“I gave birth to two premature babies who are now my beautiful kids who have given me grandkids, and I cared about them for the entire time that I was pregnant, and the entire time that they were in that hospital,” Boxer said.
On immigration, Fiorina accused Boxer of vilifying the people of Arizona who favored their state’s tough new law stepping up enforcement of immigration laws. But she repeatedly refused to say what should be done with the 12 million people who are in the country illegally.
“That’s what people are tired of about Washington, we always skip over the problem that’s right in front of us and want to talk about something else,” she said. “The problem right in front of us is the border is not secure and we don’t have a temporary worker program that works.”
Boxer replied that she did not “vilify anybody,” but faulted Fiorina for refusing to discuss the fate of illegal immigrants in the U.S.
“She’s pitting border security against everything else — as a matter of fact, she said anything else is a distraction.” The millions here illegally “are part of our community,” Boxer said: “If you follow her thinking they will all have to be deported.”
Although the format of the radio debate featured fewer direct confrontations compared with their earlier face-to-face meeting, both candidates were repeatedly cut off by the moderators after dancing around questions and avoiding specifics.
When Boxer was asked how she would cut the $1.3-trillion federal deficit, she initially responded by citing the budget surplus and job creation accumulated under former President Clinton. Pressed for specific cuts, she said the federal government could save money by ending both the Iraq and Afghanistan wars, and ferreting out wasteful spending by contractors. But she declined to name specific programs that should be cut.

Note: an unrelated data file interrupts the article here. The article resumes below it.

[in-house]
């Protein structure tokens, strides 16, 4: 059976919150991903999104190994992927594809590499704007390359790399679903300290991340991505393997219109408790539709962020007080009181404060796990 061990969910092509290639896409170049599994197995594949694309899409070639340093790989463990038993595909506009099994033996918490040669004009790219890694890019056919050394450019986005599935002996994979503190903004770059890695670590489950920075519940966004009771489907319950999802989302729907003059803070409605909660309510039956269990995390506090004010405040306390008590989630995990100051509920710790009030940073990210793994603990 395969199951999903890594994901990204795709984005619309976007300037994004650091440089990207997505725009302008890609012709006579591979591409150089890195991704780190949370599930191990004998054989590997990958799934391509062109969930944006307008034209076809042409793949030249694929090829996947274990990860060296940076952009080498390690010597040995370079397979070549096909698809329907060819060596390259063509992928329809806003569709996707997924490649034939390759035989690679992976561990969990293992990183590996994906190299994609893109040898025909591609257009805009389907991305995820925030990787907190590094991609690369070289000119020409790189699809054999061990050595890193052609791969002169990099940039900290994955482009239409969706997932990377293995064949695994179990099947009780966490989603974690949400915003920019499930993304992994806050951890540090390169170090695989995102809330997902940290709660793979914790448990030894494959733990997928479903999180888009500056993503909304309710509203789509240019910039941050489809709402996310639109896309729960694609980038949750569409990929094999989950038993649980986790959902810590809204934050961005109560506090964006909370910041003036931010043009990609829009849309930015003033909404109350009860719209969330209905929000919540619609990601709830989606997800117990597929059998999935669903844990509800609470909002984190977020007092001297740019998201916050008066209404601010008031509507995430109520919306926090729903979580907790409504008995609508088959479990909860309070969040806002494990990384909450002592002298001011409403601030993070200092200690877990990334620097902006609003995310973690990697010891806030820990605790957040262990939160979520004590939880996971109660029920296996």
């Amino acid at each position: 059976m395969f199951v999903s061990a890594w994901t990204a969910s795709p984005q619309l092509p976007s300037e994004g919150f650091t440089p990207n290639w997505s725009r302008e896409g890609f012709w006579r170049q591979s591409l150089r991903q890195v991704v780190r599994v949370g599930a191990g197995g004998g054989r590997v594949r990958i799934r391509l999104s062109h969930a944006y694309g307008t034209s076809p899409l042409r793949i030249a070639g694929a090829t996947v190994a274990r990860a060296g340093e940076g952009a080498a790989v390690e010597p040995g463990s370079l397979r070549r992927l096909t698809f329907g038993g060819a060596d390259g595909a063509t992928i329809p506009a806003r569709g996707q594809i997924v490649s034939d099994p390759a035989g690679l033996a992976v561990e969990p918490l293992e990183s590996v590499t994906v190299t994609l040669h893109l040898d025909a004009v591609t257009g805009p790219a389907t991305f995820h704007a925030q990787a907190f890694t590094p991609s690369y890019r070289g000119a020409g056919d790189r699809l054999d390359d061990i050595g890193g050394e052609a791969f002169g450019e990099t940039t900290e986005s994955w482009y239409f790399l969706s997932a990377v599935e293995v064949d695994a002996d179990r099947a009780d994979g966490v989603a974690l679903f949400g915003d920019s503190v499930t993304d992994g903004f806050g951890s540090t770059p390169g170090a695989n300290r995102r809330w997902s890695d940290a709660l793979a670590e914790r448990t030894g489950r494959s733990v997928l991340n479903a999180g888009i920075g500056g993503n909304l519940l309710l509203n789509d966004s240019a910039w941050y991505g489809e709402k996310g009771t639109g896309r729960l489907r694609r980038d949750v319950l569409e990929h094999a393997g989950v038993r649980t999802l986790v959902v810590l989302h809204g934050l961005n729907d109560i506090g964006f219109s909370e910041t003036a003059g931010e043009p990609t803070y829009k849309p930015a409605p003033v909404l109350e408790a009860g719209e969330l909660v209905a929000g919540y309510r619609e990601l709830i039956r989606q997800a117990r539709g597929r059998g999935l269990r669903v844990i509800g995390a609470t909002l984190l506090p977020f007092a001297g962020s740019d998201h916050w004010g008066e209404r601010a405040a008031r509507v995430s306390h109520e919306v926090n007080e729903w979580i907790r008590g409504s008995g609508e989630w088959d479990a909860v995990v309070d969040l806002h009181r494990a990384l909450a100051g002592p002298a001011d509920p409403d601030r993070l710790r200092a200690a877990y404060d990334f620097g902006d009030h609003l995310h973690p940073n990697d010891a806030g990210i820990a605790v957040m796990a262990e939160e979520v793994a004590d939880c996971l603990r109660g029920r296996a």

Fiorina similarly dodged a question about how she would rein in the cost of entitlement programs like Medicare and Social Security.
Both also faced awkward moments. Fiorina often accuses Boxer of being beholden to “extreme environmentalists,” but when Morrison asked Fiorina to name any one of those organizations, she paused for several seconds, declined to answer and tried to pivot to the issue of water in the Central Valley.
“The only explanation that I can come up with for Sen. Boxer’s refusal to step forward and help the tens of thousands of people who are standing in food lines in the middle of the most productive farmland in the world and being handed canned goods from China is that she must feel she is beholden to a set of contributions coming from a variety of organizations,” Fiorina said.
In several other instances, their answers were inaccurate.
Fiorina said semiautomatic weapons are illegal to purchase, when in fact they are legal.
When Boxer sought to defend the healthcare reform law passed by Congress earlier this year, she inaccurately asserted that nearly two-thirds of Americans were “going broke” because of medical crises, and that thousands of people died every day because they had no health insurance. The three-term senator later corrected herself, telling reporters in Washington that she meant thousands of people were dying each year.
Times staff writer Richard Simon in Washington, D.C., contributed to this report.